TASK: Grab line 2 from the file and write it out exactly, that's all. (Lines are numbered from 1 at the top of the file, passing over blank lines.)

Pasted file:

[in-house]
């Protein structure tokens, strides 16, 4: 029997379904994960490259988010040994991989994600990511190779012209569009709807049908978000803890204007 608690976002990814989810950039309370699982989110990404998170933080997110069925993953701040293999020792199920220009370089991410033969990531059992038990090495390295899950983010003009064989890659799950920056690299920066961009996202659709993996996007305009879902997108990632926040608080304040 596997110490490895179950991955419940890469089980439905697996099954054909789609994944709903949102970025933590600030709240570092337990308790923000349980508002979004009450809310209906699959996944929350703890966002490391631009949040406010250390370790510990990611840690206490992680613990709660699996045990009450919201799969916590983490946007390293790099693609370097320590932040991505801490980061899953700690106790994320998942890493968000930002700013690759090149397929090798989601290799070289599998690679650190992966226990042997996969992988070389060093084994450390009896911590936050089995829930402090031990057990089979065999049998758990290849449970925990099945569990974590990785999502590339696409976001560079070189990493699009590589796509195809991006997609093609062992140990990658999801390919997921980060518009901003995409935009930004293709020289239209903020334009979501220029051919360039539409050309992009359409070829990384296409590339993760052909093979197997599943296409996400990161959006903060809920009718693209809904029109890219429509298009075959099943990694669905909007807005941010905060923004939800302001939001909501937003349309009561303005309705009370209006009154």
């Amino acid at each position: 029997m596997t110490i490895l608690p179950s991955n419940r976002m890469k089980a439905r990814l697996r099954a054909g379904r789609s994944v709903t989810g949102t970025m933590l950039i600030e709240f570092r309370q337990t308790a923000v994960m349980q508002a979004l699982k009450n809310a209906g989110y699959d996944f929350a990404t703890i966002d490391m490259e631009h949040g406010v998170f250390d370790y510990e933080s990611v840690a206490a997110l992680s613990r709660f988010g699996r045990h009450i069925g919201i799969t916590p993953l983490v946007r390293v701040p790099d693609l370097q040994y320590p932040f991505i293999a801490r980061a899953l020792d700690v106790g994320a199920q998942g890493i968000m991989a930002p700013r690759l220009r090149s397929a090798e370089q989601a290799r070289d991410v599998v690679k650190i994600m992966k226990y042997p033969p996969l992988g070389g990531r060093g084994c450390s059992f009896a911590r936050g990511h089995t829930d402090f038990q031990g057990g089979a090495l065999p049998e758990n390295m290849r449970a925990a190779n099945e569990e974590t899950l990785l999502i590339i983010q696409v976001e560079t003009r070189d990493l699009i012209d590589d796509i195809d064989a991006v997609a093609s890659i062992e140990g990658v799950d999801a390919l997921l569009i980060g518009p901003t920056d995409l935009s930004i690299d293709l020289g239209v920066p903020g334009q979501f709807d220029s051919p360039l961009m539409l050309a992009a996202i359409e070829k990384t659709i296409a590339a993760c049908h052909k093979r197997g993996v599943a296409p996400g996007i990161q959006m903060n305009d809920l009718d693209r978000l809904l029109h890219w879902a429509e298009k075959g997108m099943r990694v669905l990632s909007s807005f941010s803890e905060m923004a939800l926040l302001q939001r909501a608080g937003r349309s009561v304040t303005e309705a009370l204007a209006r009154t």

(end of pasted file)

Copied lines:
């Protein structure tokens, strides 16, 4: 029997379904994960490259988010040994991989994600990511190779012209569009709807049908978000803890204007 608690976002990814989810950039309370699982989110990404998170933080997110069925993953701040293999020792199920220009370089991410033969990531059992038990090495390295899950983010003009064989890659799950920056690299920066961009996202659709993996996007305009879902997108990632926040608080304040 596997110490490895179950991955419940890469089980439905697996099954054909789609994944709903949102970025933590600030709240570092337990308790923000349980508002979004009450809310209906699959996944929350703890966002490391631009949040406010250390370790510990990611840690206490992680613990709660699996045990009450919201799969916590983490946007390293790099693609370097320590932040991505801490980061899953700690106790994320998942890493968000930002700013690759090149397929090798989601290799070289599998690679650190992966226990042997996969992988070389060093084994450390009896911590936050089995829930402090031990057990089979065999049998758990290849449970925990099945569990974590990785999502590339696409976001560079070189990493699009590589796509195809991006997609093609062992140990990658999801390919997921980060518009901003995409935009930004293709020289239209903020334009979501220029051919360039539409050309992009359409070829990384296409590339993760052909093979197997599943296409996400990161959006903060809920009718693209809904029109890219429509298009075959099943990694669905909007807005941010905060923004939800302001939001909501937003349309009561303005309705009370209006009154």